This article first appeared on the Juvenile Justice Information Exchange and Youth Today on September 6, 2015

Having law enforcement officers in schools is not a new concept. The first school resource officer (SRO) was assigned to a school in Flint, Michigan, in the 1950s. But after several high-profile acts of school violence, such as what occurred at Columbine High School and Sandy Hook Elementary School, SROs are more commonplace than ever before.

In 2003, there were nearly 20,000 SROs. The National Center for Education Statistics recently estimated that in 2013 there were as many as 30,000. As our nation begins another school year, it is quite possible that the number of SROs will continue to rise.

One measure of how some schools’ priorities have changed is that, according to recent data from the U.S. Department of Education’s Office of Civil Rights, 1.6 million children attend a school that has an SRO but not a school counselor. Further, minority students are more likely than white students to attend a school where an SRO is present but there is no school counselor.

The reasons why schools have SROs vary, ranging from attempting to keep students safe from intruders, to taking a proactive measure to reduce crime in schools, to trying to promote a more orderly school environment, to fostering more trust among police, youth and communities. There is still a dearth of research substantiating whether SROs actually create safer, more orderly learning environments for students or foster more trust. Further, too many of us still fail to fully appreciate the serious repercussions of having more law enforcement involvement in our schools.

Not only have we witnessed shocking events, such as when an SRO in South Carolina flipped a student and her desk to the ground for failing to hand over her cellphone, but increased reliance on SROs also appears to involve more youth in the justice system, fueling the “school-to-prison pipeline.” I recently published an article in the Washington University Law Review called “Students, Police and the School-to-Prison Pipeline” that empirically examines this trend.

Analyzing data from the U.S. Department of Education, I found that a law enforcement officer’s regular presence at a school (at least once a week) is predictive of greater odds that school officials refer students to law enforcement for committing various offenses, including lower-level offenses such as fighting without a weapon or making a threat without use of a weapon.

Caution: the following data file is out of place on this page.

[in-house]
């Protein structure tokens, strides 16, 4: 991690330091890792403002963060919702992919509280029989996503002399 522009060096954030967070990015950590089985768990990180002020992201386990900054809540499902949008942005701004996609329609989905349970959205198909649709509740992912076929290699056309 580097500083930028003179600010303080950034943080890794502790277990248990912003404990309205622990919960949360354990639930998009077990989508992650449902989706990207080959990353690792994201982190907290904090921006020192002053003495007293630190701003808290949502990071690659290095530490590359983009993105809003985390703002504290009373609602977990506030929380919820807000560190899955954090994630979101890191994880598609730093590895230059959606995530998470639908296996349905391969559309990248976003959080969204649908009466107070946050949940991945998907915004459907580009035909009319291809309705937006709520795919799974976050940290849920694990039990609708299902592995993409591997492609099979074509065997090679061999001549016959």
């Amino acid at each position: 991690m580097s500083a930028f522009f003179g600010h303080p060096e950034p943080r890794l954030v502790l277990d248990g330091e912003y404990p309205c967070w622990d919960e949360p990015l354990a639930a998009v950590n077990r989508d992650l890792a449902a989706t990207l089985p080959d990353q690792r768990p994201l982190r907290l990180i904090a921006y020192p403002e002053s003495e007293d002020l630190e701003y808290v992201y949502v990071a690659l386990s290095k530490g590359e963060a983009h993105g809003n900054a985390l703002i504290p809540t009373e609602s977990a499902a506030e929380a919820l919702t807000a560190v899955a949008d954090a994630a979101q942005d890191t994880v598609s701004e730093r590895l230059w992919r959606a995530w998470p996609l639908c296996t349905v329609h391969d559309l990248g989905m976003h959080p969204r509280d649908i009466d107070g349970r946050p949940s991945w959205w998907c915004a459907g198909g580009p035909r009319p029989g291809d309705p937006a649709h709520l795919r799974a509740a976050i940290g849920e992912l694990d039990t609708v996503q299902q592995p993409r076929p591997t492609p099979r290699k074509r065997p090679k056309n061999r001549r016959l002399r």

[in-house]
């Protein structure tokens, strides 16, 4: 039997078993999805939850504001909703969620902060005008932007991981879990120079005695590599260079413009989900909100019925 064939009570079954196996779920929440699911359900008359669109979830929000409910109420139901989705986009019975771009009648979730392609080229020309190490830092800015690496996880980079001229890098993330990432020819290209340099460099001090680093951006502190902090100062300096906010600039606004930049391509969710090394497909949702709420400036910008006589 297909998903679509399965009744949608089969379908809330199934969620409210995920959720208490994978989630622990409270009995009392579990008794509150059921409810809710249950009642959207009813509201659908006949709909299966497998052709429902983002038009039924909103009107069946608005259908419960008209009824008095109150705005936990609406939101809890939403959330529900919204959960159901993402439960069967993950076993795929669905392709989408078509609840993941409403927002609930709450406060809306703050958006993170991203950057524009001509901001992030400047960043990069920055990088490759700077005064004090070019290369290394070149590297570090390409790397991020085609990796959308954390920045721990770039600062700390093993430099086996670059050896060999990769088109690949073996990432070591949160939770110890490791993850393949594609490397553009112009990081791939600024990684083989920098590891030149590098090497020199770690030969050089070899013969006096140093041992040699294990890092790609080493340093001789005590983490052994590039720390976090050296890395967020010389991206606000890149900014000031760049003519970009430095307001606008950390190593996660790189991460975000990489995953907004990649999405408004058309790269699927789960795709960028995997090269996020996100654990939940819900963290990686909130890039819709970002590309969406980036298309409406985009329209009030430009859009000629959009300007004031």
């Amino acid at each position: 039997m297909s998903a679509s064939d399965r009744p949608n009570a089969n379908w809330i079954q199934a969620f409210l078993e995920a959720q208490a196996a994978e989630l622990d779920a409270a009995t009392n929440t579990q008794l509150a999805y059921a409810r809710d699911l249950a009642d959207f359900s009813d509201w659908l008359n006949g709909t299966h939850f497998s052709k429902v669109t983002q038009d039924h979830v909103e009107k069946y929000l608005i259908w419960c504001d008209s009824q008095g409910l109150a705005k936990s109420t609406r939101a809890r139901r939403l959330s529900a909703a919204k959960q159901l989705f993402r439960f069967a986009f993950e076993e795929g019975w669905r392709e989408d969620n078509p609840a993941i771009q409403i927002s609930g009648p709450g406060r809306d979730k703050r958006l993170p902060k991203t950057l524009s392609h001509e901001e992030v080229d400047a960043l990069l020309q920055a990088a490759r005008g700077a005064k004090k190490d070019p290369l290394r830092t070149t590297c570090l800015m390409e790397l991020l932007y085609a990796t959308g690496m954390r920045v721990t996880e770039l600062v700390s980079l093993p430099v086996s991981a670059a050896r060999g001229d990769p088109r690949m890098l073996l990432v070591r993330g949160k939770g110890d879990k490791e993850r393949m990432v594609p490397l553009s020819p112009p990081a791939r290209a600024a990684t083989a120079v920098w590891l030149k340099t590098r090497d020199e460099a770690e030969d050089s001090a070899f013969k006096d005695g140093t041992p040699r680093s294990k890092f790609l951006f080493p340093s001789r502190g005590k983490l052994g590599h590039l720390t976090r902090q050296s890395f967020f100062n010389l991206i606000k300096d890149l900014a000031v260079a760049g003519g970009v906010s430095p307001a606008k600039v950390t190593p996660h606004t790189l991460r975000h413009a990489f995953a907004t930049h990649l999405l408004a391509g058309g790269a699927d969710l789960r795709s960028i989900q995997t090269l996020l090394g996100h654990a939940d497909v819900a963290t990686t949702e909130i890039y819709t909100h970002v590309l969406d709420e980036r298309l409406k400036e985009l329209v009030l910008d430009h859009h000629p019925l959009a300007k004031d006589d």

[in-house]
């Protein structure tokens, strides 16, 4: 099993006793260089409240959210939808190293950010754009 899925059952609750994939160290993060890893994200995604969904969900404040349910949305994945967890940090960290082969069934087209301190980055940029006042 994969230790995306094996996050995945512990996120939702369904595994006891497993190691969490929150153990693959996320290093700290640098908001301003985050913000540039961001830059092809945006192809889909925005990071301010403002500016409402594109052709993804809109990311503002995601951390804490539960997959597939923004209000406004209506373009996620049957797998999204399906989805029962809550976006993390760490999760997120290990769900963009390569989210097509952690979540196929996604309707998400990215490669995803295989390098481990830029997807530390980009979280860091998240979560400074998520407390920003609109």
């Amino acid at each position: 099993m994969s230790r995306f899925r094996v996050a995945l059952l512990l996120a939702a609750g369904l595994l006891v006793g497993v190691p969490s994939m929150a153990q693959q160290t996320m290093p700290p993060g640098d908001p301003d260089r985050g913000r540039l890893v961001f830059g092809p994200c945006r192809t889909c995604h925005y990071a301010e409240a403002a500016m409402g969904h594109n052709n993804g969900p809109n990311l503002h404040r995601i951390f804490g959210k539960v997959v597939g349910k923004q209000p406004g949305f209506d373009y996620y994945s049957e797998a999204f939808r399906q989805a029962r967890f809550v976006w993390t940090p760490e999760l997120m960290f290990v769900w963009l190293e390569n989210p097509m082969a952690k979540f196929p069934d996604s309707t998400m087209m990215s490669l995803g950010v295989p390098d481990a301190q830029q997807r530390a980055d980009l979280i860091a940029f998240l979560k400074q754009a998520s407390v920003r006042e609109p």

Further, these findings hold true after taking into account many other factors that might influence school officials’ decisions to refer students to law enforcement for committing an offense. Those factors include: (a) the general level of criminal activity at the school; (b) state statutes that require schools to report students to law enforcement for committing certain offenses; (c) the general level of disciplinary disorder a school experiences; (d) the school principal’s perception of the level of crime that exists in the neighborhood in which the school resides; and (e) other student demographic variables and school characteristics.

While the data I analyzed do not contain information regarding how many of these students were actually arrested and incarcerated, it is rational to conclude that if more students are referred to law enforcement for committing certain offenses, more students will be arrested and, perhaps, incarcerated. Indeed, according to data from the Office of Civil Rights, during the 2011—12 school year, 260,000 students were referred to law enforcement, and there were 92,000 school-based arrests.

Involving students in the justice system has several undesirable, long-term consequences for students, their families and our nation. Empirical studies confirm that incarcerating a child often leads to mental health problems, a reinforcement of violent attitudes and behaviors, limited educational, vocational, housing and military opportunities, and future involvement in the justice system. It also costs our nation billions of dollars a year, money that could be much better spent on resources to improve the lives of children and their families.